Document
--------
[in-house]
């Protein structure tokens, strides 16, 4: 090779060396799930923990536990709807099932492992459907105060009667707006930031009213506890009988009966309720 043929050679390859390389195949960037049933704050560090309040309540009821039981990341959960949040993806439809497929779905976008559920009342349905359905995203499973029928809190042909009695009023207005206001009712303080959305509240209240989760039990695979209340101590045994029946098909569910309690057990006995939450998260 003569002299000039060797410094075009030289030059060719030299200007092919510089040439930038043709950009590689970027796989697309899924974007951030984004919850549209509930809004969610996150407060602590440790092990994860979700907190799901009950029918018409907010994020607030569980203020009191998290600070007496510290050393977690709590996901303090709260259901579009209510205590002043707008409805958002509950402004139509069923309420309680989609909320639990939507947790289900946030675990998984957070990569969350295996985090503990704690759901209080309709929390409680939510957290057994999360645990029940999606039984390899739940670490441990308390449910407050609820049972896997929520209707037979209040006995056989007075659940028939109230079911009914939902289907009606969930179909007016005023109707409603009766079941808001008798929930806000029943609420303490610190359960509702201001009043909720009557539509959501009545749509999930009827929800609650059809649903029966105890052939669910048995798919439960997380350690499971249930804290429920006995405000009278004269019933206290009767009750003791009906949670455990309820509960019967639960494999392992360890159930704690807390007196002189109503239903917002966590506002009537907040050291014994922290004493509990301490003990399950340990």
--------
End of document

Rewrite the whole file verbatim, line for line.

[in-house]
């Protein structure tokens, strides 16, 4: 090779060396799930923990536990709807099932492992459907105060009667707006930031009213506890009988009966309720 043929050679390859390389195949960037049933704050560090309040309540009821039981990341959960949040993806439809497929779905976008559920009342349905359905995203499973029928809190042909009695009023207005206001009712303080959305509240209240989760039990695979209340101590045994029946098909569910309690057990006995939450998260 003569002299000039060797410094075009030289030059060719030299200007092919510089040439930038043709950009590689970027796989697309899924974007951030984004919850549209509930809004969610996150407060602590440790092990994860979700907190799901009950029918018409907010994020607030569980203020009191998290600070007496510290050393977690709590996901303090709260259901579009209510205590002043707008409805958002509950402004139509069923309420309680989609909320639990939507947790289900946030675990998984957070990569969350295996985090503990704690759901209080309709929390409680939510957290057994999360645990029940999606039984390899739940670490441990308390449910407050609820049972896997929520209707037979209040006995056989007075659940028939109230079911009914939902289907009606969930179909007016005023109707409603009766079941808001008798929930806000029943609420303490610190359960509702201001009043909720009557539509959501009545749509999930009827929800609650059809649903029966105890052939669910048995798919439960997380350690499971249930804290429920006995405000009278004269019933206290009767009750003791009906949670455990309820509960019967639960494999392992360890159930704690807390007196002189109503239903917002966590506002009537907040050291014994922290004493509990301490003990399950340990």